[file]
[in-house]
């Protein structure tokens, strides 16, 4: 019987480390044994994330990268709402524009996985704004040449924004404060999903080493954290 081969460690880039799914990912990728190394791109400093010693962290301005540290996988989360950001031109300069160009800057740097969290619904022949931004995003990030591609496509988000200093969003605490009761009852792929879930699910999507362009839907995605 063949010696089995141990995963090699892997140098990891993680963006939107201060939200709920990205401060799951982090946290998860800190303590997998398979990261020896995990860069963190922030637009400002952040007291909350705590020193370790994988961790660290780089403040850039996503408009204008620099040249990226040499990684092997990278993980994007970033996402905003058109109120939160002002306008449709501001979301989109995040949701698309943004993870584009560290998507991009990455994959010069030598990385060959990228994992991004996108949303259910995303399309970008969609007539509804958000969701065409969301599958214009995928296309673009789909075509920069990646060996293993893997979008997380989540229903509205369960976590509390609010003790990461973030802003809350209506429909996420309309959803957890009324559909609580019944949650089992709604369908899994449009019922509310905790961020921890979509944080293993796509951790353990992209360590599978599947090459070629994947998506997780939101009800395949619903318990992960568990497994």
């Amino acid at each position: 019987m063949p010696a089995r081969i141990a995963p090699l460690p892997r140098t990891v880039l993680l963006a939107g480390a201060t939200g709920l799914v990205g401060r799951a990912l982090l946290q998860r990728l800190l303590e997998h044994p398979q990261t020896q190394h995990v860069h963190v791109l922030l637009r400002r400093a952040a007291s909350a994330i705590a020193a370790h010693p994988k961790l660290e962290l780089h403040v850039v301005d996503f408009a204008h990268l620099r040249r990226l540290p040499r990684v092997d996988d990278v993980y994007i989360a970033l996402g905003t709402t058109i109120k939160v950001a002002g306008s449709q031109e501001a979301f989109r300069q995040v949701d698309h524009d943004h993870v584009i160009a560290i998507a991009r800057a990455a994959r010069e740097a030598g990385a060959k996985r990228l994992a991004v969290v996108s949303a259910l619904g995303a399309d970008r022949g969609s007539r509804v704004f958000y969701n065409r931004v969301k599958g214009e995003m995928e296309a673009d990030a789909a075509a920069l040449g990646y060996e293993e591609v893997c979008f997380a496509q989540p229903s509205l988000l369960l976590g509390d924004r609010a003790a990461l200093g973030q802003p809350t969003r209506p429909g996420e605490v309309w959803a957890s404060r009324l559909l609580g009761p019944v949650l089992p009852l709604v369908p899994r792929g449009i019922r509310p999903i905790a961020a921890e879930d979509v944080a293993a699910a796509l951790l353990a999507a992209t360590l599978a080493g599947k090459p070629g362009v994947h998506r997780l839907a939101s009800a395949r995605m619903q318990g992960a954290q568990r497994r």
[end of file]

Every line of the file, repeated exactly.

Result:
[in-house]
């Protein structure tokens, strides 16, 4: 019987480390044994994330990268709402524009996985704004040449924004404060999903080493954290 081969460690880039799914990912990728190394791109400093010693962290301005540290996988989360950001031109300069160009800057740097969290619904022949931004995003990030591609496509988000200093969003605490009761009852792929879930699910999507362009839907995605 063949010696089995141990995963090699892997140098990891993680963006939107201060939200709920990205401060799951982090946290998860800190303590997998398979990261020896995990860069963190922030637009400002952040007291909350705590020193370790994988961790660290780089403040850039996503408009204008620099040249990226040499990684092997990278993980994007970033996402905003058109109120939160002002306008449709501001979301989109995040949701698309943004993870584009560290998507991009990455994959010069030598990385060959990228994992991004996108949303259910995303399309970008969609007539509804958000969701065409969301599958214009995928296309673009789909075509920069990646060996293993893997979008997380989540229903509205369960976590509390609010003790990461973030802003809350209506429909996420309309959803957890009324559909609580019944949650089992709604369908899994449009019922509310905790961020921890979509944080293993796509951790353990992209360590599978599947090459070629994947998506997780939101009800395949619903318990992960568990497994």
């Amino acid at each position: 019987m063949p010696a089995r081969i141990a995963p090699l460690p892997r140098t990891v880039l993680l963006a939107g480390a201060t939200g709920l799914v990205g401060r799951a990912l982090l946290q998860r990728l800190l303590e997998h044994p398979q990261t020896q190394h995990v860069h963190v791109l922030l637009r400002r400093a952040a007291s909350a994330i705590a020193a370790h010693p994988k961790l660290e962290l780089h403040v850039v301005d996503f408009a204008h990268l620099r040249r990226l540290p040499r990684v092997d996988d990278v993980y994007i989360a970033l996402g905003t709402t058109i109120k939160v950001a002002g306008s449709q031109e501001a979301f989109r300069q995040v949701d698309h524009d943004h993870v584009i160009a560290i998507a991009r800057a990455a994959r010069e740097a030598g990385a060959k996985r990228l994992a991004v969290v996108s949303a259910l619904g995303a399309d970008r022949g969609s007539r509804v704004f958000y969701n065409r931004v969301k599958g214009e995003m995928e296309a673009d990030a789909a075509a920069l040449g990646y060996e293993e591609v893997c979008f997380a496509q989540p229903s509205l988000l369960l976590g509390d924004r609010a003790a990461l200093g973030q802003p809350t969003r209506p429909g996420e605490v309309w959803a957890s404060r009324l559909l609580g009761p019944v949650l089992p009852l709604v369908p899994r792929g449009i019922r509310p999903i905790a961020a921890e879930d979509v944080a293993a699910a796509l951790l353990a999507a992209t360590l599978a080493g599947k090459p070629g362009v994947h998506r997780l839907a939101s009800a395949r995605m619903q318990g992960a954290q568990r497994r």